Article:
The epilepsy management app completed by an NPHW in Pakistan and reported by a UK-based neurologist provides safe, timely and efficient service for people with epilepsy, which can be an adjunct to existing FF neurology services. This model of care can be replicated in many other LMICs but requires some effort to establish. Making that effort could improve the lives of many people with epilepsy in LMICs.

Availability of data and materials

Data is available on request.







Low-and middle-income countries


Non-physician health worker


United Kingdom of Great Britain and Northern Ireland


  1. Epilepsy: a public health imperative. Geneva: World Health Organization; 2019.

  2. Watila MM, Balarabe SA, Ojo O, Keezer MR, Sander JW. Overall and cause-specific premature mortality in epilepsy: a systematic review. Epilepsy Behav. 2018;87:213–25.

    Article  Google Scholar 

  3. Levira F, Thurman DJ, Sander JW, Hauser WA, Hesdorffer DC, Masanja H, et al. Epidemiology Commission of the International League against Epilepsy. Premature mortality of epilepsy in low- and middle-income countries: a systematic review from the mortality task force of the international league against epilepsy. Epilepsia. 2017;58:6–16.

    Article  Google Scholar 

  4. Newton CR, Garcia HH. Epilepsy in poor regions of the world. Lancet. 2012;380:1193–201.

    Article  Google Scholar 

  5. Meyer AC, Dua T, Boscardin WJ, Escarce JJ, Saxena S, Birbeck GL. Critical determinants of the epilepsy treatment gap: a cross-national analysis in resource-limited settings. Epilepsia. 2012;53:2178–85.

    Article  Google Scholar 

  6. Available from: Accessed 26 Apr 2020.

  7. Patterson V, Pant P, Gautam N, Bhandari A. A Bayesian tool for epilepsy diagnosis in the resource-poor world: development and early validation. Seizure. 2014;23:567–9.

    Article  Google Scholar 

  8. Patterson V, Singh M, Rajbhandari H, Vishnubhatla S. Validation of a phone app for epilepsy diagnosis in India and Nepal. Seizure. 2015 Aug;30:46–9.

    Article  Google Scholar 

  9. Patterson V, Samant S, Jain Y, Singh MB. Computer-naïve health workers can use a tablet-based epilepsy diagnosis app. Epilepsy Behav. 2017;70:274–5.

    Article  Google Scholar 

  10. Patterson V, Samant S, Singh MB, Jain P, Agavane V, Jain Y. Diagnosis of epileptic seizures by community health workers using a mobile app: a comparison with physicians and a neurologist. Seizure. 2018;55:4–8.

    Article  Google Scholar 

  11. Patterson V. The Development of a Smartphone Application to Help Manage Epilepsy in Resource-Limited Settings Seizure 2020; 79: 69–74.

  12. Mughal SA, Lakhair MA, Fiaz MS, Memon AQ. Epilepsy in the rural areas of Sindh: knowledge, beliefs and practices. Pak J Neurol Sci. 2015;10:9–13.

    Google Scholar 

  13. Anon. Improving the 21st century healthcare system. Institute of Medicine Committee on Quality Healthcare in America, ed. Crossing the quality chasm: a new health system for the 21st century. Washington, DC: National Academy Press; 2001. p. 39–60.

  14. Xu Y, Nguyen D, Mohamed A, Carcel C, Li Q, Kutlubaev MA, et al. Frequency of a false positive diagnosis of epilepsy: a systematic review of observational studies. Seizure. 2016;41:167–74.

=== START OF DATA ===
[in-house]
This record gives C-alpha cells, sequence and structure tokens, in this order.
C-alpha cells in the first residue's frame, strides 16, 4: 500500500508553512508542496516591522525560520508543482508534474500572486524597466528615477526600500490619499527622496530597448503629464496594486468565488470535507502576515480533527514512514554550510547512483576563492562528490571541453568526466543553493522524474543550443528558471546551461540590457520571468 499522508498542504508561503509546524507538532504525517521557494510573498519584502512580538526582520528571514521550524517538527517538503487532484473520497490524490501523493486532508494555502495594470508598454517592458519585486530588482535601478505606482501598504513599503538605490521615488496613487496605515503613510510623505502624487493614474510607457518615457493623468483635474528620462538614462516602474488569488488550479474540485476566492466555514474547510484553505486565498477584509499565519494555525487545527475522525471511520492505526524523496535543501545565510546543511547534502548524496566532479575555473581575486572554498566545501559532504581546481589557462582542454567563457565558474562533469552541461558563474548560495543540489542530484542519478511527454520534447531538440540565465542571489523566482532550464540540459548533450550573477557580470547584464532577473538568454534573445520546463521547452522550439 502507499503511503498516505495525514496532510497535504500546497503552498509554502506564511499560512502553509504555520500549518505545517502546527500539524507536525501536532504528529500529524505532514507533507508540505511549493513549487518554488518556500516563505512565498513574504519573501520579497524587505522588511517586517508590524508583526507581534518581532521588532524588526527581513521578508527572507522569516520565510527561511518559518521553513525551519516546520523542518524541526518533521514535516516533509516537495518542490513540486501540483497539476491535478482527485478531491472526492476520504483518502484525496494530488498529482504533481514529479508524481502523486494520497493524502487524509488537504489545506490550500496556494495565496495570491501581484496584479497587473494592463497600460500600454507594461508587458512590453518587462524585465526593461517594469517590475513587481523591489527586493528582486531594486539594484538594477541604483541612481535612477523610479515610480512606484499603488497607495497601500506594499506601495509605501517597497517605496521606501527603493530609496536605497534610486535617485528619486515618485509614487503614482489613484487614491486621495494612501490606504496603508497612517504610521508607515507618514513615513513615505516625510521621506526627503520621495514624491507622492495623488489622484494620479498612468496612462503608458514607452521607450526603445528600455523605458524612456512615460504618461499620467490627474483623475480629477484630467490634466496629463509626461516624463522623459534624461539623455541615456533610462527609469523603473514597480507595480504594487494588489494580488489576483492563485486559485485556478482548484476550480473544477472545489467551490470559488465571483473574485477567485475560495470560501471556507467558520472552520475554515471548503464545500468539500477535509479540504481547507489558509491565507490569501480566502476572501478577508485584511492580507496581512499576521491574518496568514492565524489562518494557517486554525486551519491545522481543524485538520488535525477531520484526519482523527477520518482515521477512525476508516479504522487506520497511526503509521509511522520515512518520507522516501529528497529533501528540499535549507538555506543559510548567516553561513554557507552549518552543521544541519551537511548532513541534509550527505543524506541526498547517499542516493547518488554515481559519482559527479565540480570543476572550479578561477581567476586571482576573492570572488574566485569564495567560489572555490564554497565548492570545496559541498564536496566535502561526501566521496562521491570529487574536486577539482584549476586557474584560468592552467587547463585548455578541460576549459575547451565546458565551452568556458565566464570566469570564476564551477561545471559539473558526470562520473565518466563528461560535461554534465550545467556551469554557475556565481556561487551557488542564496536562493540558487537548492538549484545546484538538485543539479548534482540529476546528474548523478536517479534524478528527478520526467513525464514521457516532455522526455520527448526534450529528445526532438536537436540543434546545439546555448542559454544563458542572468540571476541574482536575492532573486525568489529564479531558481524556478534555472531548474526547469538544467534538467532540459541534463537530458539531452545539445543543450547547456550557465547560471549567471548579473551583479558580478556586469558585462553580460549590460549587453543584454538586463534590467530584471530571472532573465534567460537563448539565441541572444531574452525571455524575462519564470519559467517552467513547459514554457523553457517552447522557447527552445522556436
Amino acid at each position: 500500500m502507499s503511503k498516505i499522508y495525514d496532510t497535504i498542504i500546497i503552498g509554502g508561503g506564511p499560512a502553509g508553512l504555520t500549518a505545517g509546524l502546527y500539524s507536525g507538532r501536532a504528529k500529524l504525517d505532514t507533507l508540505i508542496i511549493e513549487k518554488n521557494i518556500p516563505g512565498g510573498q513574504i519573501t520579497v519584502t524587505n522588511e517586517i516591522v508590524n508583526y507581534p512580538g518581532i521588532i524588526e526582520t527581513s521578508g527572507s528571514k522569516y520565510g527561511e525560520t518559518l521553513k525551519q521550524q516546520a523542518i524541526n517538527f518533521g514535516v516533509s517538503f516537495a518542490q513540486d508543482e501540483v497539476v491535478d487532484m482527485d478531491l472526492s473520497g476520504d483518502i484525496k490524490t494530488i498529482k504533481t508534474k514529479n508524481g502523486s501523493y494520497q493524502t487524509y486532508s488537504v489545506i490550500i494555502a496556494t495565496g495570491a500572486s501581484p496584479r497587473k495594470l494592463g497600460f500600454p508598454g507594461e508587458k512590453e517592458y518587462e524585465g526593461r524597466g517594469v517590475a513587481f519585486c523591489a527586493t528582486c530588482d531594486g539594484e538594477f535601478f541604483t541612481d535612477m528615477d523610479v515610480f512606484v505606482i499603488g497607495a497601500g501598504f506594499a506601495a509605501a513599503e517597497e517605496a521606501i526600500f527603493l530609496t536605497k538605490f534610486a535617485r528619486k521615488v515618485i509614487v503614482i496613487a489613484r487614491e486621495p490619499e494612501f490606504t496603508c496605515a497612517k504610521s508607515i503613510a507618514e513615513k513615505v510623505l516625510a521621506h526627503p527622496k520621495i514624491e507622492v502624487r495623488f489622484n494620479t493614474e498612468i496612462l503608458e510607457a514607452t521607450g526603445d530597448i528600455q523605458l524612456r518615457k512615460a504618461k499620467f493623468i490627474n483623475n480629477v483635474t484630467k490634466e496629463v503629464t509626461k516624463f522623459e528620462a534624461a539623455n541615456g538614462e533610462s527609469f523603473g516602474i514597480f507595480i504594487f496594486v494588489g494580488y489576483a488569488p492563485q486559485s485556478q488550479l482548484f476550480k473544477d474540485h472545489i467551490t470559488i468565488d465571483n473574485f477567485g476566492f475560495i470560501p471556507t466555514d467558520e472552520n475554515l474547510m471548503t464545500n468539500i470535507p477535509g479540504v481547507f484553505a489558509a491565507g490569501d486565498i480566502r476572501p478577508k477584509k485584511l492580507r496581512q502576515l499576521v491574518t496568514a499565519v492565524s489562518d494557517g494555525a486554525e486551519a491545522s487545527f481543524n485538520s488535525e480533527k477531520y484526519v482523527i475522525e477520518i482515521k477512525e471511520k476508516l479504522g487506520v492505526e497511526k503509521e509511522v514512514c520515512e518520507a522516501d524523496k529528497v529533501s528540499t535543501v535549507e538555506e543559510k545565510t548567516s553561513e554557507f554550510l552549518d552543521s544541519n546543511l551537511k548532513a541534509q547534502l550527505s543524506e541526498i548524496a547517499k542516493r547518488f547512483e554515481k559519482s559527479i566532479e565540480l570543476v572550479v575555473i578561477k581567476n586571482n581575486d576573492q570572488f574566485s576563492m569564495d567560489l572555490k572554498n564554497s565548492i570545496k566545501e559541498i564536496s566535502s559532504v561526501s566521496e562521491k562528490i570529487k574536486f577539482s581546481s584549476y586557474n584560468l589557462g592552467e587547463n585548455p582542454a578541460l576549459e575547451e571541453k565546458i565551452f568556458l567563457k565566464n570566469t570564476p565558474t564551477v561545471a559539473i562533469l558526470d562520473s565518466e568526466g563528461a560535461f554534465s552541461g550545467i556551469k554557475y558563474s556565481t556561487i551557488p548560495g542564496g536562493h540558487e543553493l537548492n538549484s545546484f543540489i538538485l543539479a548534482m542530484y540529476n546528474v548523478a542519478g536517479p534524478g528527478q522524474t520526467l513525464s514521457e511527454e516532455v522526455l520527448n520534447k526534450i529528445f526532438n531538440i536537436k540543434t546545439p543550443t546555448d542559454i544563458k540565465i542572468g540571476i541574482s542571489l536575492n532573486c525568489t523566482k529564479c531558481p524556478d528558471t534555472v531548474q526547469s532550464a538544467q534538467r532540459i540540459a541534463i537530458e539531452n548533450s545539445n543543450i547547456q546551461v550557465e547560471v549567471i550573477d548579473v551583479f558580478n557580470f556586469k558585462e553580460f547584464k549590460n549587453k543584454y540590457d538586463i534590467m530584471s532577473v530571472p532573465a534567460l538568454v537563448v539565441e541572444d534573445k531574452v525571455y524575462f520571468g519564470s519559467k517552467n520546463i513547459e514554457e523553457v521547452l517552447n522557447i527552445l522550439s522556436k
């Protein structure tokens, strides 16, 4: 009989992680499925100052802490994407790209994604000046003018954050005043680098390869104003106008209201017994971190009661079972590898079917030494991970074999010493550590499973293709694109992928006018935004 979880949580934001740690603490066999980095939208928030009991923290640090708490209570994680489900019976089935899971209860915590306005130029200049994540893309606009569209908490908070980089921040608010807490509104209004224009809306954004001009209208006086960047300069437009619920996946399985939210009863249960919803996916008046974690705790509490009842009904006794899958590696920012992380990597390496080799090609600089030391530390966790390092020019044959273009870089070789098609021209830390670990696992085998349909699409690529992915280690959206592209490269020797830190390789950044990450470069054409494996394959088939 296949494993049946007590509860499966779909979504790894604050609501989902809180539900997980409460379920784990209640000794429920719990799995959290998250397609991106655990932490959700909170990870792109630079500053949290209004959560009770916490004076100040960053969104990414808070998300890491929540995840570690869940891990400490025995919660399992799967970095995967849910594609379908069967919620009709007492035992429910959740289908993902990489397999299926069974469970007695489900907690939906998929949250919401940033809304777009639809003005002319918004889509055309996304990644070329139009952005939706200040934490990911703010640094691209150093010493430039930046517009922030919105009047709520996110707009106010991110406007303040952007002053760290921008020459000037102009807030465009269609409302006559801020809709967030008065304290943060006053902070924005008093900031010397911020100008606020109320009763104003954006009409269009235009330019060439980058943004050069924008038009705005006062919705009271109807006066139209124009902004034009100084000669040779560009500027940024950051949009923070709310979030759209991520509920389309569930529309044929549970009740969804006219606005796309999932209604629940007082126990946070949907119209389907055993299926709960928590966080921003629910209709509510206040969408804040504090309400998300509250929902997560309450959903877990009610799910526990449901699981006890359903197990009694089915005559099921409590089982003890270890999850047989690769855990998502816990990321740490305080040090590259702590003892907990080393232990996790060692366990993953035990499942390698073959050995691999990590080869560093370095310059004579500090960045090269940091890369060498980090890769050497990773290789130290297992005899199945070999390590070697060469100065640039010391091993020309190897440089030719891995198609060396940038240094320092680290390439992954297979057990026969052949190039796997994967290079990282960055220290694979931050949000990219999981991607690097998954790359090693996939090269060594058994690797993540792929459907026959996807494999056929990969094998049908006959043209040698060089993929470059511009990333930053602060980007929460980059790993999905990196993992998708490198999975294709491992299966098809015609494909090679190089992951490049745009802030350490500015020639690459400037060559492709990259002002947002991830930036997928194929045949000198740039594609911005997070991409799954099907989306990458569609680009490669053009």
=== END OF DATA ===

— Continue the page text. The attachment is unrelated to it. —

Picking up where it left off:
Article  Google Scholar 

  15. Bergin PS, Beghi E, Sadleir LG, Tripathi M, Richardson MP, Bianchi E, et al. Do neurologists around the world agree when diagnosing epilepsy? - results of an international EpiNet study. Epilepsy Res. 2018;139:43–50.

    Article  Google Scholar 

Download references


Not applicable.


This study did not receive any specific grant from funding agencies in the public, commercial, or not-for-profit sectors.

Author information

Authors and Affiliations



VP conceived the idea and drafted the initial manuscript; ABL, MZS and SC revised the manuscript for intellectual content. All authors read and approved the final manuscript.

Corresponding author

Correspondence to Victor Patterson.

Ethics declarations

Ethical approval and consent to participate

This is a quality improvement study not requiring Ethical Committee approval.

Consent for publication

Not applicable.

Competing interests

VP jointly holds the intellectual property rights on the app described.

Rights and permissions

Open Access This article is licensed under a Creative Commons Attribution 4.0 International License, which permits use, sharing, adaptation, distribution and reproduction in any medium or format, as long as you give appropriate credit to the original author(s) and the source, provide a link to the Creative Commons licence, and indicate if changes were made. The images or other third party material in this article are included in the article's Creative Commons licence, unless indicated otherwise in a credit line to the material. If material is not included in the article's Creative Commons licence and your intended use is not permitted by statutory regulation or exceeds the permitted use, you will need to obtain permission directly from the copyright holder. To view a copy of this licence, visit

Reprints and permissions

About this article

Check for updates. Verify currency and authenticity via CrossMark

Cite this article

Patterson, V., Larik, A.B., Soomro, M.Z. et al. Validation of an epilepsy management smartphone application in Pakistan. Acta Epileptologica 4, 12 (2022).

Download citation

  • Received:

  • Accepted:

  • Published:

  • DOI: